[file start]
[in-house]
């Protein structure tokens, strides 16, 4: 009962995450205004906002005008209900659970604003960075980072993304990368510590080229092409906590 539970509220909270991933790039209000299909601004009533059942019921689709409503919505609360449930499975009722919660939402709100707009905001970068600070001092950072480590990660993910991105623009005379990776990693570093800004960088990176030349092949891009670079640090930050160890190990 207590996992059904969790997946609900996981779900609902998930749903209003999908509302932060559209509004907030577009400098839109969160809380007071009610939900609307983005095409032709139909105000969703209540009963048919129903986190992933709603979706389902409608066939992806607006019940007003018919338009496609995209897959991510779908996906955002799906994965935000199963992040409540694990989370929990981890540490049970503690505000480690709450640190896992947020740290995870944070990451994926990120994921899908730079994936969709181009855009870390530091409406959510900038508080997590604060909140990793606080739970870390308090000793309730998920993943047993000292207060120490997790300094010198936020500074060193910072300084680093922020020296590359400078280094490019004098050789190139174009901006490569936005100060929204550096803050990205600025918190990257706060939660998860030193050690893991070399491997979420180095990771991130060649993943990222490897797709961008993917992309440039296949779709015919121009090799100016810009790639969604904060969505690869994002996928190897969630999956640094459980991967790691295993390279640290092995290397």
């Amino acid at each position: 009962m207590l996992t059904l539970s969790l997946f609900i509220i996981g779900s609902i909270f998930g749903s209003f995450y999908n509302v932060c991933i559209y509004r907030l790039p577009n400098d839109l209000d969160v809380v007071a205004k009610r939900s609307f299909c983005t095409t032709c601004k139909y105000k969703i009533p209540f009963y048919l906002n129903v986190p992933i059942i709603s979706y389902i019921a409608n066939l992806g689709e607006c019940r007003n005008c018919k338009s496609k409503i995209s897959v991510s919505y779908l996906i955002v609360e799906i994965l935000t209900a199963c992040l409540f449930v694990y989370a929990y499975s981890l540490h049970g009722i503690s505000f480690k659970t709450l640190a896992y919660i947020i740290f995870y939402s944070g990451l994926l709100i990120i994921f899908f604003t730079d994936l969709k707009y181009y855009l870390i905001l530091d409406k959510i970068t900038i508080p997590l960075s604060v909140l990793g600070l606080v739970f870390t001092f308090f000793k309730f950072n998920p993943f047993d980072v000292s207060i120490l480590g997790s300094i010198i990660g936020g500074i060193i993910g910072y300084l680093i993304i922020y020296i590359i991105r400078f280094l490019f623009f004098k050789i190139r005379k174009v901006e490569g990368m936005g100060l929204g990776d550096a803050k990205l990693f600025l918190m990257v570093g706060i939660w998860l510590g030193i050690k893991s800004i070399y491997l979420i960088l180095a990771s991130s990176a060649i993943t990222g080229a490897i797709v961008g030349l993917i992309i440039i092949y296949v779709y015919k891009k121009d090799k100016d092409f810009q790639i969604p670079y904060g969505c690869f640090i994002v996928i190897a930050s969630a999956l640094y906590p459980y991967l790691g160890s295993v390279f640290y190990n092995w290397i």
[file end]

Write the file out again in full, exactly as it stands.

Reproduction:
[in-house]
């Protein structure tokens, strides 16, 4: 009962995450205004906002005008209900659970604003960075980072993304990368510590080229092409906590 539970509220909270991933790039209000299909601004009533059942019921689709409503919505609360449930499975009722919660939402709100707009905001970068600070001092950072480590990660993910991105623009005379990776990693570093800004960088990176030349092949891009670079640090930050160890190990 207590996992059904969790997946609900996981779900609902998930749903209003999908509302932060559209509004907030577009400098839109969160809380007071009610939900609307983005095409032709139909105000969703209540009963048919129903986190992933709603979706389902409608066939992806607006019940007003018919338009496609995209897959991510779908996906955002799906994965935000199963992040409540694990989370929990981890540490049970503690505000480690709450640190896992947020740290995870944070990451994926990120994921899908730079994936969709181009855009870390530091409406959510900038508080997590604060909140990793606080739970870390308090000793309730998920993943047993000292207060120490997790300094010198936020500074060193910072300084680093922020020296590359400078280094490019004098050789190139174009901006490569936005100060929204550096803050990205600025918190990257706060939660998860030193050690893991070399491997979420180095990771991130060649993943990222490897797709961008993917992309440039296949779709015919121009090799100016810009790639969604904060969505690869994002996928190897969630999956640094459980991967790691295993390279640290092995290397």
């Amino acid at each position: 009962m207590l996992t059904l539970s969790l997946f609900i509220i996981g779900s609902i909270f998930g749903s209003f995450y999908n509302v932060c991933i559209y509004r907030l790039p577009n400098d839109l209000d969160v809380v007071a205004k009610r939900s609307f299909c983005t095409t032709c601004k139909y105000k969703i009533p209540f009963y048919l906002n129903v986190p992933i059942i709603s979706y389902i019921a409608n066939l992806g689709e607006c019940r007003n005008c018919k338009s496609k409503i995209s897959v991510s919505y779908l996906i955002v609360e799906i994965l935000t209900a199963c992040l409540f449930v694990y989370a929990y499975s981890l540490h049970g009722i503690s505000f480690k659970t709450l640190a896992y919660i947020i740290f995870y939402s944070g990451l994926l709100i990120i994921f899908f604003t730079d994936l969709k707009y181009y855009l870390i905001l530091d409406k959510i970068t900038i508080p997590l960075s604060v909140l990793g600070l606080v739970f870390t001092f308090f000793k309730f950072n998920p993943f047993d980072v000292s207060i120490l480590g997790s300094i010198i990660g936020g500074i060193i993910g910072y300084l680093i993304i922020y020296i590359i991105r400078f280094l490019f623009f004098k050789i190139r005379k174009v901006e490569g990368m936005g100060l929204g990776d550096a803050k990205l990693f600025l918190m990257v570093g706060i939660w998860l510590g030193i050690k893991s800004i070399y491997l979420i960088l180095a990771s991130s990176a060649i993943t990222g080229a490897i797709v961008g030349l993917i992309i440039i092949y296949v779709y015919k891009k121009d090799k100016d092409f810009q790639i969604p670079y904060g969505c690869f640090i994002v996928i190897a930050s969630a999956l640094y906590p459980y991967l790691g160890s295993v390279f640290y190990n092995w290397i």